Just IMHO, of course.
Here's a peek into some of the experience behind this notion. Suppose you wanted to write a calculator program with 1000 functions. The core of the thing is user input; the user input probably gets driven into a switch
statement or something like that. That could be poetic. But each case in the switch statement is, or calls, one of the thousand functions. Suppose the functions are relatively simple in your mind. They are not similar enough that you could write a macro, but you still sense a certain sameness between them. You still have to type them all in. The computer cannot figure them out. The program will not work until you have typed in at least the functions you want to use, but you're ambitious and you want to use them all. When this happens, and you have a thousand similar but not-too-similar functions to type in, then you can certainly come to believe that CodingIsJustDataEntry
You can also believe it when you hand-draw a state machine for a lexical analyzer or LL parser on a piece of paper, and then you have to convert it into a giant switch
statement with a case
for every state, and each case
will have a switch
for every input. The fun part was the drawing of the state machine, not the typing of the nested switch
I was looking at the code for MAME (see MameEmulator
) when I came up with this idea. Specifically, it has an M6809 emulator, which consists of a large switch
statement that has a case
for every byte that might appear in the M6809's instruction stream. Obviously the programmer was just entering the defined behavior of the M6809 in the form of a C program. It doesn't look like much poetry was involved. Nevertheless, the emulator works. I don't think programmers would actually want to maintain a "poetic" M6809 emulator.
Incidentally, I wonder why they didn't have an array of function pointers and use the instruction bytes as the array index?
To allow the compiler to use tail-chain optimizations (or to obviate them). To eliminate the overhead of creating and destroying that many extra stack frames. Of course, using a switch statement takes far longer to compiler, but I don't think they care about that.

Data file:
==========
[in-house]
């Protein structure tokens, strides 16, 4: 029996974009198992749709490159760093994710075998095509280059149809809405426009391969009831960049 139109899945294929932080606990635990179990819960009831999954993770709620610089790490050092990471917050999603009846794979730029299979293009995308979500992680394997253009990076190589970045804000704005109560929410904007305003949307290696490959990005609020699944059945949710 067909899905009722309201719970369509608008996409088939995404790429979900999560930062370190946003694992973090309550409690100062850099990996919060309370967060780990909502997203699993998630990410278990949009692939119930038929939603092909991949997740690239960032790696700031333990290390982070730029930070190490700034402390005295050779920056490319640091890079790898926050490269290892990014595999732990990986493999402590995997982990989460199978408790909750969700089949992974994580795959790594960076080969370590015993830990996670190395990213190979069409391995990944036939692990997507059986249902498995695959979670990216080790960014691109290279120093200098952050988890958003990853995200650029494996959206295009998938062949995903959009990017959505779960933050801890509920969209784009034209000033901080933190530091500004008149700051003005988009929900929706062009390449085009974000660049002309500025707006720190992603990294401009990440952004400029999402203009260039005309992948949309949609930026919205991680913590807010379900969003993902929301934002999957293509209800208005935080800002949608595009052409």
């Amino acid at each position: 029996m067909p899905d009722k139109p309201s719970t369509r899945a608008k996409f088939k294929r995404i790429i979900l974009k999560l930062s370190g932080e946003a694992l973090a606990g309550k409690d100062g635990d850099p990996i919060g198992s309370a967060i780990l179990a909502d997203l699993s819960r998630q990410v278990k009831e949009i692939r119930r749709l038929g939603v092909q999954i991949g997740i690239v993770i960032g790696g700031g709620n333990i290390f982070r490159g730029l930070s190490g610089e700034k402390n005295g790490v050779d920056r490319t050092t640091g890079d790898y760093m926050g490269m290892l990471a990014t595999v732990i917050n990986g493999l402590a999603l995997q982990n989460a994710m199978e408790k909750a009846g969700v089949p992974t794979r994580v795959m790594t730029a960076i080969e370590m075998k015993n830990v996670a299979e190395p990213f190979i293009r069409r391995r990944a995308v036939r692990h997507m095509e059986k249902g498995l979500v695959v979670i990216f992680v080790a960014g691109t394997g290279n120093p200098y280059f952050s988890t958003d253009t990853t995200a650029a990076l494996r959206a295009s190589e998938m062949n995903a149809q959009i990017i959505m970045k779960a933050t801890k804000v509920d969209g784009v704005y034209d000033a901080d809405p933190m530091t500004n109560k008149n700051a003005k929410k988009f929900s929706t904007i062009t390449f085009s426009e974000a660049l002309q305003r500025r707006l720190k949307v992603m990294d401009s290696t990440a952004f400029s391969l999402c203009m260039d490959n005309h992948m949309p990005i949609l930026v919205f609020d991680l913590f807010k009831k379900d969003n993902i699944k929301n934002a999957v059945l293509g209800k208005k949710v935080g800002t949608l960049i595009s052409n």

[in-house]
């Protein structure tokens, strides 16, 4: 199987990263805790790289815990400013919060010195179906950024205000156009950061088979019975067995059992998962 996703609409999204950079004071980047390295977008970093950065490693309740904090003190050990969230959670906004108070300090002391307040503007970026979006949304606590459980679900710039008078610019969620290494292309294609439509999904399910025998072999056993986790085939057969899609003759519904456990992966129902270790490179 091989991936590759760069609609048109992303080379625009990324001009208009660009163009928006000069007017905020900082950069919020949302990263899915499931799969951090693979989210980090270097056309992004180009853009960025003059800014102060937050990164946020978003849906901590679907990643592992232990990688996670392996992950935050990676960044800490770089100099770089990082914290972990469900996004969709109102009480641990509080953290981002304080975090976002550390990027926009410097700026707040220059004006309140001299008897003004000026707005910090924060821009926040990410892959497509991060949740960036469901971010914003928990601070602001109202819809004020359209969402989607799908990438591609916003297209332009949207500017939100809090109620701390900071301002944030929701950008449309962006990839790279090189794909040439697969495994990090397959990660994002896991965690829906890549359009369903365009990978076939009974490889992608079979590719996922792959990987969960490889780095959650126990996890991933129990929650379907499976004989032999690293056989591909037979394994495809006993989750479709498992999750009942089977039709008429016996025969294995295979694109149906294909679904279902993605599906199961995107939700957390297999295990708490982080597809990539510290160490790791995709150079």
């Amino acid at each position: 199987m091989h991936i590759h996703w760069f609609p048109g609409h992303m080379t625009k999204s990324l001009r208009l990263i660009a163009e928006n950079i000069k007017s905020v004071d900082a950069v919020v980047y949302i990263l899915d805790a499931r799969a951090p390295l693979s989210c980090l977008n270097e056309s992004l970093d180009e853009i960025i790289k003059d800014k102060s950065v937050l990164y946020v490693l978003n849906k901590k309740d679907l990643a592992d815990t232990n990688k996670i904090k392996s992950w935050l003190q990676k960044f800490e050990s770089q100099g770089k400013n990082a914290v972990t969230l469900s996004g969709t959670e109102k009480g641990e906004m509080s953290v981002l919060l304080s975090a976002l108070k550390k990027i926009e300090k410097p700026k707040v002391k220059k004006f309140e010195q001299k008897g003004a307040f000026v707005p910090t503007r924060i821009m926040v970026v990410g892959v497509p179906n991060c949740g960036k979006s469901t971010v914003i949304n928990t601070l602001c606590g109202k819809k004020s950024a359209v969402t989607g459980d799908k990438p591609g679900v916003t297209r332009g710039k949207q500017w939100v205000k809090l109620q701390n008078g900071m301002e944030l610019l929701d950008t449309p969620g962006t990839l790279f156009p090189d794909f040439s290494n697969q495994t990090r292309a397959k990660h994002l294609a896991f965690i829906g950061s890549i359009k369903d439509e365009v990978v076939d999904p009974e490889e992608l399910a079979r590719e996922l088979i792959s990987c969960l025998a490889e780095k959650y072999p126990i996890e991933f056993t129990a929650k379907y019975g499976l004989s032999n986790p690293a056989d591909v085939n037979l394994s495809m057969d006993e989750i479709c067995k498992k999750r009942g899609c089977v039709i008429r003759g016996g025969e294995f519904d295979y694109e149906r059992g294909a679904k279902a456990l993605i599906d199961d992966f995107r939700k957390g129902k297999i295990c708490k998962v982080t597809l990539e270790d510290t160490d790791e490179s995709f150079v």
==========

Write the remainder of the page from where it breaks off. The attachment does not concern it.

H'm. But does programming have to be that way? If the 1000 functions are that similar then I bet I can write a handful of functions to perform all of them. If I'm translating my lexical analyzer to C then I'll use lex and yacc rather than write it myself. And I wouldn't dream of writing a processor emulator as a monstrous switch statement; there are more elegant ways to do it (or perhaps not, depending on the sparse-ness of the opcodes; but then there's less that's "rote" about it). I think that any programming that constitutes monotonous data entry can be done a different and better way.
s are how programmers defeat the kind of mind-numbing repetition talked about in the previous few paragraphs.
A more "poetic" M6809 emulator would probably approach the problem more as the M6809 CPU does - by masking portions of the op code, dividing the instruction set into categories that have similar processing. But such an implementation, while better satisfying the OnceAndOnlyOnce rule, would probably be slower.
- But the problem with LittleLanguages is that you have to implement them, unless you can find one ready-made that happens to meet your specific need. In order to decide whether to implement a LittleLanguage, you have to know how long it will take to implement, and weigh that against how long it will take for you to do its job manually. Sometimes you can make a LittleLanguage pretty quickly, but then it typically is little more than a set of macros. The more power you give it, the more it begins to resemble a full-blown language. Sometimes it is actually easier to do things yourself than to explain to the machine how to do them.
- Except in hardware. ;-)
One is also reminded of the book GoedelEscherBach
An Eternal Golden Braid.
Don't despair; ProgrammingIsMoreThanCoding
But if 'Coding' is what’s left of Programming once all the thought has been subtracted or partitioned off, isn't 'Coding' just a synonym for 'Typing'? TypingIsJustDataEntry?
then maybe DataEntryIsProgramming?
Or maybe both are DataProcessing
Recently, I came up with a somewhat bromidic way of explaining to a person with little knowledge of programming my feelings on the proposition "programming is just typing a lot": "Architecture is just drawing pictures." -- DanielKnapp
See Also: DataStructureCentricViewDiscussion